Before beauty became so big, collagen was promoted for joint health. After all, collagen is a major component of our connective tissue.
A study conducted at Penn State involved 147 male and female athletes. Half of them took a liquid formula that contained 10 grams of collagen hydrolysate, and the other half took a liquid placebo. After 24 weeks, the collagen group had less joint pain at rest, and when walking, standing, lifting and carrying objects, compared to the control group.
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I reached out to one of the country’s leading protein experts to see what he thought of the existing studies and find out if the collagen claims are really solid. Does collagen really work?
His answer: maybe.
Donald K. Layman, professor emeritus in the department of food science and human nutrition at the University of Illinois, told me the data is vague, but there could be a possible mechanism behind the claims.
“Collagen contains a very high content of glycine and arginine. These two amino acids may have an effect on stimulating growth hormone or other growth factors and tissue repair,” he told me via email.
So even though collagen is a poor quality protein, it may have unique effects on connective tissue repair because of the high amounts of these two amino acids, which are unique to collagen. For comparison, the whey protein that’s popular in protein shakes and sold as powdered supplements may be a complete protein, but it contains substantially less glycine and arginine.
What You Should Know
If you want to try collagen, choose a product without added sugars or flavors. Powders that are tasteless and odorless are best for adding to smoothies, coffee and other recipes.
Look for peptides, hydrolysates or hydrolyzed collagen on the label. That simply means the collagen has been broken up into shorter chains of amino acids to help it be absorbed. Aim for at least 10 grams a day, which appears to be the functional dose, Layman says.
Check labels to find the source of collagen. There are two main types of collagen:
Marine collagen, made from fish.
Animal collagen, made from cows (bovine), pigs (porcine) or chicken.
Increasingly, you’ll see “grass-fed” and “pasture-raised” also touted on the label, though there’s no evidence this source of collagen is in anyway different or better.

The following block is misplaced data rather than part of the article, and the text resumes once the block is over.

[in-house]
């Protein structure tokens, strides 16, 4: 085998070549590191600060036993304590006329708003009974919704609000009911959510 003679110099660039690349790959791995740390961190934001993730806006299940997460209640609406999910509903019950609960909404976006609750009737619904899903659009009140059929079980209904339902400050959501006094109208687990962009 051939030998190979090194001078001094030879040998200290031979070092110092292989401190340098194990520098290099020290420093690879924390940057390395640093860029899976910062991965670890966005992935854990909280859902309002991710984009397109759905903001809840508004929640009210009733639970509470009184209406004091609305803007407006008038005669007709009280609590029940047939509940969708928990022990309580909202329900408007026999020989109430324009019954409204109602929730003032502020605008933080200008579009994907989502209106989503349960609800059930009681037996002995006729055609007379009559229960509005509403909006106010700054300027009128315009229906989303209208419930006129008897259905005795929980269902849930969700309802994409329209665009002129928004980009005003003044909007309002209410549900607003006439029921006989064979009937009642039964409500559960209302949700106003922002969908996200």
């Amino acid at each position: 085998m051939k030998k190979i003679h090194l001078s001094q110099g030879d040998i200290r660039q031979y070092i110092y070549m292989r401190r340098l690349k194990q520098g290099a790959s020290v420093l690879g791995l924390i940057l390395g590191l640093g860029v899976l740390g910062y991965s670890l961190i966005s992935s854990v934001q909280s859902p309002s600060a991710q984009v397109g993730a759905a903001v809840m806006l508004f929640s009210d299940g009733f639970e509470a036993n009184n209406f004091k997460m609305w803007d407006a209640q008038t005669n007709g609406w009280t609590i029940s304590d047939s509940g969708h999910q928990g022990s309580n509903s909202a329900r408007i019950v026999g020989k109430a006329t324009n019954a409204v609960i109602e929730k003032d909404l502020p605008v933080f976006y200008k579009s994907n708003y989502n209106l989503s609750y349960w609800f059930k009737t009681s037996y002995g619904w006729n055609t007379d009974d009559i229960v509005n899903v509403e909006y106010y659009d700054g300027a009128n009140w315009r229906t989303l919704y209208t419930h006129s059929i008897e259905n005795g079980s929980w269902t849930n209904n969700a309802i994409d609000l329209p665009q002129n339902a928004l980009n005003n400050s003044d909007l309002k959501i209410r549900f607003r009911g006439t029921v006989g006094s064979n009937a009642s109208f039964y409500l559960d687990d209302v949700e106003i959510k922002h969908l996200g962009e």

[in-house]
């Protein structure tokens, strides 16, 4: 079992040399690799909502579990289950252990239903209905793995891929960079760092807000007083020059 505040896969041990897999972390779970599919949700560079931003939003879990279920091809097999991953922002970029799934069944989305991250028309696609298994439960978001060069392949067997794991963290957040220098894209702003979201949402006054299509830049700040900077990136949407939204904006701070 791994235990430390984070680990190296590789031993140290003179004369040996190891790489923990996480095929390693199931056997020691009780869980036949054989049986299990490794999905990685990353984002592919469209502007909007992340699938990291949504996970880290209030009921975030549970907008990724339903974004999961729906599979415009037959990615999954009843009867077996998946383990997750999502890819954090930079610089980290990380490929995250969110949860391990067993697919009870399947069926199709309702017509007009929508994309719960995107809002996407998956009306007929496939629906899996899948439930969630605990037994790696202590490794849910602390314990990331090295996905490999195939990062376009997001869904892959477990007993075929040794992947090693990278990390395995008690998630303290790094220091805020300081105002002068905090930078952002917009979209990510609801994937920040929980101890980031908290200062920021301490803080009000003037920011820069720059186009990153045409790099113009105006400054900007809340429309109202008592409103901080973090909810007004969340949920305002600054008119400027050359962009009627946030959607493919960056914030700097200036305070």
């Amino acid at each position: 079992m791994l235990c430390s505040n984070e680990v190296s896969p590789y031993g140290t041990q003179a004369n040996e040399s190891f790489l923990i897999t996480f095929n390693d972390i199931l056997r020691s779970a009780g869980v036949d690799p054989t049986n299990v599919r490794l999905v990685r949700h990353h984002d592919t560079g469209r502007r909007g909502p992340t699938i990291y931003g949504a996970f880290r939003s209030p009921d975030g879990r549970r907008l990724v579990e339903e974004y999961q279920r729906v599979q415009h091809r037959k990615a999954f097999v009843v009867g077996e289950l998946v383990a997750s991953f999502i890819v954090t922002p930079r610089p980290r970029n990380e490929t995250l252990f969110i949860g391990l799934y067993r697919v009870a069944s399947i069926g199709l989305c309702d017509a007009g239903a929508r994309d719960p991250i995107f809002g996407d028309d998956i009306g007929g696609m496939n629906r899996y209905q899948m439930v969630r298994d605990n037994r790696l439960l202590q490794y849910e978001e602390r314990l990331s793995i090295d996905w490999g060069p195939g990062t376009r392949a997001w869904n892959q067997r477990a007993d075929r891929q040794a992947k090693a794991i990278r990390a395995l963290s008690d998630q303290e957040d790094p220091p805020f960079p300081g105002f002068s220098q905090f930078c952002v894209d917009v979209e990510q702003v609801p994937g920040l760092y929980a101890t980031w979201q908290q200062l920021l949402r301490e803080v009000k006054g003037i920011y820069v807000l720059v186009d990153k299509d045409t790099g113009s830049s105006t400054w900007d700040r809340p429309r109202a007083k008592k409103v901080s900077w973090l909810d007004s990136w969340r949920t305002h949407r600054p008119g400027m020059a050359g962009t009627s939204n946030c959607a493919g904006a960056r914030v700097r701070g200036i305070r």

An emerging trend is so-called plant-based collagen, but there’s actually no collagen in those products. Instead they contain certain vitamins, herbs and other ingredients that supposedly aid collagen development in our body – but there’s no real science to back that up.
You may see the type of collagen on the label, identified as 1 through 5, based on the source and purported function. Some types are marketed for skin, such as type 1, while others are promoted for joints, often type 2. However, it’s unlikely that the type of collagen claiming to help different parts of your body are going to work exactly that way. Nice marketing, but collagen doesn’t really know where to show up to do its job in just the place you need it most.
Even so, there appears to be little risk of consuming collagen. The research has not shown any adverse reactions to collagen during the investigations. That’s good, although it may pose a danger to your pocket book. Collagen products can be expensive – take, for example, the Goop collagen drinks for $95.00 and tubs of collagen peptides powder for over $200.
Make Your Own Collagen
Better yet, why not try collagen the old-fashioned way and make your own long-simmered bone broth. You’ll find lots of recipes online for making bone broth in your slow cooker or Instant Pot. While you’re at it, add in loads of vegetables. And just keep moisturizing.
The U.S. News Health team delivers accurate information about health, nutrition and fitness, as well as in-depth medical condition guides. All of our stories rely on multiple, independent sources and experts in the field, such as medical doctors and licensed nutritionists. To learn more about how we keep our content accurate and trustworthy, read our editorial guidelines.
Donald K. Layman, PhD
Layman is professor emeritus in the department of food science and human nutrition at the University of Illinois.
Tags: diet and nutrition, exercise and fitness, aging, supplements